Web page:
Some documents, recordings still not open to public, despite requests
(Editor’s Note: This year marks the 50th anniversary of the assassination of President John F. Kennedy. ECM Political Editor Howard Lestrud, an avid JFK item collector for more than 50 years, is writing a series of articles on Kennedy leading up to the assassination observance in November. The first in the series was on Mike Freeman, Hennepin County Attorney, and his father, Orville Freeman, Secretary of Agriculture under Kennedy. In the second segment, Lestrud talked to former Dallas Police Detective James R. Leavelle, the man handcuffed to Lee Harvey Oswald when Oswald was shot by Jack Ruby. In the third segment, Lestrud discussed the upcoming special observances planned for Nov. 22 by the city of Dallas and by the Sixth Floor Museum. In the fourth installment, former Isanti County resident Jack Puterbaugh shared his story of being in the president’s motorcade during the shooting. Judge John Tunheim of Stillwater talks about the work of the Assassination Records Review Board in the fifth in the series.)
by Howard Lestrud
ECM Political Editor
Many of the most closely held government records on the assassination of former President John F. Kennedy have long been declassified, yet even today, 50 years after he was gunned down in Dallas, Texas, it remains one of the most actively debated events in U.S. history.
Books on the Kennedy assassination have been spawned by the work of the Assassination Records Review Board, which was chaired by U.S. District Court Judge John Tunheim, of Stillwater. He is chambered in Minneapolis.
Even Tunheim has considered authoring a book on the work of the ARRB and his role in helping declassify many records associated with the JFK assassination. He currently has been working on international development of the rule of law.
“I must slow down and try to do it (writing a book) in a way for the average, curious citizen to try to clear up as many of the mysteries as I can,” Tunheim said.
Tunheim believes that the many records that were declassified have helped researchers and others gain more of a true perspective of what happened on Nov. 22, 1963.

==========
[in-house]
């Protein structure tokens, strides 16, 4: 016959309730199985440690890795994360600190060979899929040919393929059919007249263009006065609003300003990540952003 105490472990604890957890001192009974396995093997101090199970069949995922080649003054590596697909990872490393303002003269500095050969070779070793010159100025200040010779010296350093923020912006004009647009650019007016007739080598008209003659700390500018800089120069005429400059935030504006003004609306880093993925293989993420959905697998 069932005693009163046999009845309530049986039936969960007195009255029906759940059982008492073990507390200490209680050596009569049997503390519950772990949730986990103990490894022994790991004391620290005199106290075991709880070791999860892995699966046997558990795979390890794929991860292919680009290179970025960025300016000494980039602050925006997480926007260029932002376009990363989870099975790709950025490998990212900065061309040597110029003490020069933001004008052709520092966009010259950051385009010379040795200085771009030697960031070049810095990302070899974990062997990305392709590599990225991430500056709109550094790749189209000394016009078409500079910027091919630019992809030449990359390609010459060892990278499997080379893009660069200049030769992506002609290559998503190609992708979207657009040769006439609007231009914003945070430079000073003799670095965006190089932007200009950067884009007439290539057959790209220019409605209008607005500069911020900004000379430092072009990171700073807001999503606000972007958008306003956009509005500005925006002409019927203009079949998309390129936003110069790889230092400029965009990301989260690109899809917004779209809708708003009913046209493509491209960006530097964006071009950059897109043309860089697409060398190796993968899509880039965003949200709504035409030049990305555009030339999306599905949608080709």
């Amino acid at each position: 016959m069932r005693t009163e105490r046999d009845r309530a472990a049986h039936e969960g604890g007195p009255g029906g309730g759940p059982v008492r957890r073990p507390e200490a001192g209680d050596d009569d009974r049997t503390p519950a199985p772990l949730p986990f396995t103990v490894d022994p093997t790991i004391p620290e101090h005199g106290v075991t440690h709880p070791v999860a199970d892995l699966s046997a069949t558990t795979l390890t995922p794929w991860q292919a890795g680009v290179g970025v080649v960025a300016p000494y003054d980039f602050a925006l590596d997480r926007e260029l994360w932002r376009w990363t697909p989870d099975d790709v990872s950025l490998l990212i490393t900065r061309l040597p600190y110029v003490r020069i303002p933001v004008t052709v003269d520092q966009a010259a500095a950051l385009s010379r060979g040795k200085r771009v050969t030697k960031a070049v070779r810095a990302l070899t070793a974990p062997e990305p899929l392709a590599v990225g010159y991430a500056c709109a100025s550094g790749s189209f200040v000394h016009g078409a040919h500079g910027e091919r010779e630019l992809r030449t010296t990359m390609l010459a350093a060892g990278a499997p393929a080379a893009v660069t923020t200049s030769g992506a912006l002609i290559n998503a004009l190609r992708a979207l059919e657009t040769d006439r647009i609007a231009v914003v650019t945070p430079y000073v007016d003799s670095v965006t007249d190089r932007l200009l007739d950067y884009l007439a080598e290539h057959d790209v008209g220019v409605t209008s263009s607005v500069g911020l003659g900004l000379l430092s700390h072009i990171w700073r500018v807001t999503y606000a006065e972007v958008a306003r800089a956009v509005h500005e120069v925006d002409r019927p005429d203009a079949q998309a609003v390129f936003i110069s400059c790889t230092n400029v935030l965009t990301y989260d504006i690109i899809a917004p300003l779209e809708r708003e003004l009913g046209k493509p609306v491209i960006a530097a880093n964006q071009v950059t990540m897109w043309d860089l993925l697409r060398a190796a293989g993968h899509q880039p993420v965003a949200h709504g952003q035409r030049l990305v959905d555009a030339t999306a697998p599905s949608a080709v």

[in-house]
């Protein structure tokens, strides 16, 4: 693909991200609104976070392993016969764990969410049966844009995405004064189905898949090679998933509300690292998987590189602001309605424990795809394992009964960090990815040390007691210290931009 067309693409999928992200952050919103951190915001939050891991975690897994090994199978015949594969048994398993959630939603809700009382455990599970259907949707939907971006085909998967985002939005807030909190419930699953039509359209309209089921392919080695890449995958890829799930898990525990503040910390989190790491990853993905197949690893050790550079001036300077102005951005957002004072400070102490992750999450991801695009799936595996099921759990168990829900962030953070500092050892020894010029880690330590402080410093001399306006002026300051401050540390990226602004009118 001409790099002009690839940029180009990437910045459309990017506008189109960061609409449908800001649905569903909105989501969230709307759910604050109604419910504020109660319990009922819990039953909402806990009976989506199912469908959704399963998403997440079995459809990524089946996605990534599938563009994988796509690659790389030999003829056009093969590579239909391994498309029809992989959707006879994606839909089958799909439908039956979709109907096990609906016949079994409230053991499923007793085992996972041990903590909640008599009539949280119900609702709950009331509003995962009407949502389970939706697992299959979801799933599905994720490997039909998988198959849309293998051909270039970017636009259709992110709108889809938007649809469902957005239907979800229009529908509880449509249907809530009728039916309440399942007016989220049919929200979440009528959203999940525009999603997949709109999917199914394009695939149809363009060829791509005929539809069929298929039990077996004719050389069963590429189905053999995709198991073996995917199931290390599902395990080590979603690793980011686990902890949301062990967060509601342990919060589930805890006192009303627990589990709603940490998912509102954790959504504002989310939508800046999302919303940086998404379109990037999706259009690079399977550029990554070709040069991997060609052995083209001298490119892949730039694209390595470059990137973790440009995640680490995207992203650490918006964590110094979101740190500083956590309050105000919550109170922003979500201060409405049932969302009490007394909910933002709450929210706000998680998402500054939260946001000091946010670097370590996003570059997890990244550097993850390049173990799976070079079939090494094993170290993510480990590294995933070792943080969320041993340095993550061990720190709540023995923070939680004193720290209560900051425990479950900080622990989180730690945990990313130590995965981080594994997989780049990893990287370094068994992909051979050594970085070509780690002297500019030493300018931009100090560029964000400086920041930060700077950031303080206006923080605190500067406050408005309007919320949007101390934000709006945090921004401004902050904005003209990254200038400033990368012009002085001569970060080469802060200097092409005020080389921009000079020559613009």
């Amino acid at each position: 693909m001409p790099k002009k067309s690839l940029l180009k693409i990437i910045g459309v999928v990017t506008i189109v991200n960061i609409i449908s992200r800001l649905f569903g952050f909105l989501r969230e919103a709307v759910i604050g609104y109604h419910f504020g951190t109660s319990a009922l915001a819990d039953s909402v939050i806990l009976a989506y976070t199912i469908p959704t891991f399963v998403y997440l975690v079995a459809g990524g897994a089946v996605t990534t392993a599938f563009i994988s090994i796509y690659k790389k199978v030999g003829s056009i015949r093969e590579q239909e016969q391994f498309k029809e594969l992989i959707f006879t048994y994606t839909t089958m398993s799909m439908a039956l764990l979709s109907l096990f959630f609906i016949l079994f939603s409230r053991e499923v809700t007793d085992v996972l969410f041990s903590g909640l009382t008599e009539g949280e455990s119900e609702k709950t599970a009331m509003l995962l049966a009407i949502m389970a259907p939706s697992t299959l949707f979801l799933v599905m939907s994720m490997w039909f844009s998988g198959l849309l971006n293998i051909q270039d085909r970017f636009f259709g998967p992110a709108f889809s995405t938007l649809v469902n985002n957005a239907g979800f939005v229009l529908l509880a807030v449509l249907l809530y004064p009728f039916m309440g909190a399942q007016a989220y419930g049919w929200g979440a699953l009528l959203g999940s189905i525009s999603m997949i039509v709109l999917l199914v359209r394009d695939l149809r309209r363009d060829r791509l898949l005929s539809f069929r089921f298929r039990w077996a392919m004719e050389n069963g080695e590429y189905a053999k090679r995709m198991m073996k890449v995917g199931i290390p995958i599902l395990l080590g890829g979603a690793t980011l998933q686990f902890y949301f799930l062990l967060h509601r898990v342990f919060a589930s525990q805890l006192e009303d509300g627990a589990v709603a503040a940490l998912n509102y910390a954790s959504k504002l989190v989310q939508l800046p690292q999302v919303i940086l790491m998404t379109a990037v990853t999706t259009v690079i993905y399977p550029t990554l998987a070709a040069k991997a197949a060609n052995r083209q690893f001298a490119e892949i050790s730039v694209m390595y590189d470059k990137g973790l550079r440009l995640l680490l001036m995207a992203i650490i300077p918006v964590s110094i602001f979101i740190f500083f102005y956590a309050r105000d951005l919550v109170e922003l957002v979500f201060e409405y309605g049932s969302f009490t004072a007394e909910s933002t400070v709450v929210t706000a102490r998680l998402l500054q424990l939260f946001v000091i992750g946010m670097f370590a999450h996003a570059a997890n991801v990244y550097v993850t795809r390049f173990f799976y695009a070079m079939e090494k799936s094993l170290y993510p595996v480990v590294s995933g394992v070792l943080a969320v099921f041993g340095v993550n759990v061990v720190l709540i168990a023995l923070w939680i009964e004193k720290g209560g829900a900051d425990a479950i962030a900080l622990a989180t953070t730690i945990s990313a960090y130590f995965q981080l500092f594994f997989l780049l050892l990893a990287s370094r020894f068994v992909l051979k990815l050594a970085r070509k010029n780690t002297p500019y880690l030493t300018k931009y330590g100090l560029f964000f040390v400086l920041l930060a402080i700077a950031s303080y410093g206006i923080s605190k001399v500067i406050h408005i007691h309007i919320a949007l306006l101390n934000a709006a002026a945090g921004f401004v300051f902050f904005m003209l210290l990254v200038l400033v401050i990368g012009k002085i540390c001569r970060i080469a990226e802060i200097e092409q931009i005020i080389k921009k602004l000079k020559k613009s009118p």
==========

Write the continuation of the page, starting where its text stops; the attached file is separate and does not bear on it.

“It is what it is, and I might argue about the underlying facts, but it is good people who are interested in the subject and want to know why the president of the United States was killed,” Tunheim said.
The work of the ARRB has long been completed and was turned over in 1998 to then President Bill Clinton. Since that time, Tunheim has still been working independently to gain the release of other records pertaining to the assassination.
The final report of the Assassination Records Review Board is available at http://www.fas.org/sgp/advisory/arrb98.
Accessing additional records
Some of the records Tunheim would like to see made available include a large cache of records held by the KGB of Russia on alleged assassin Lee Harvey Oswald. Many of these records are held in Minsk, Belarus, the area where Oswald spent much of his time when he was in Russia, Tunheim said.
Tunheim said he has read about 500 pages of those records.
“Every time we got close (to release of the records in Minsk), the price went up,” Tunheim revealed. Tunheim hinted that if there ever were a revolution in Minsk, the U.S. would be there in minutes to get access to the Oswald files.
Just recently, prosecution files were found relating to the case of Jack Ruby, who was convicted of shooting and killing Oswald two days following the assassination of Kennedy.
Other records Tunheim would like to see released pertain to records of the Kennedy family that were turned over as a deed of gift to the National Archives. Today, many of these records would be a crime record, Tunheim said.
Another set of records not yet released are audio tape recordings of interviews between Attorney General Robert F. Kennedy and Jackie Kennedy with William Manchester, the family’s chosen author for “Death of a President.”
The Kennedys and Manchester were involved in litigation on the release of items in the book manuscript. The book was finally released with changes.
Tunheim said he has listened to the tapes, which have been sealed against release until 2067. The recordings are held by President Kennedy’s daughter, Caroline.
Tunheim said Manchester “is more sharp” in his questions than was author Theodore White in recorded interviews with Jackie Kennedy soon after the assassination in 1963. The interviews with Manchester contain mainly impressions, Tunheim said.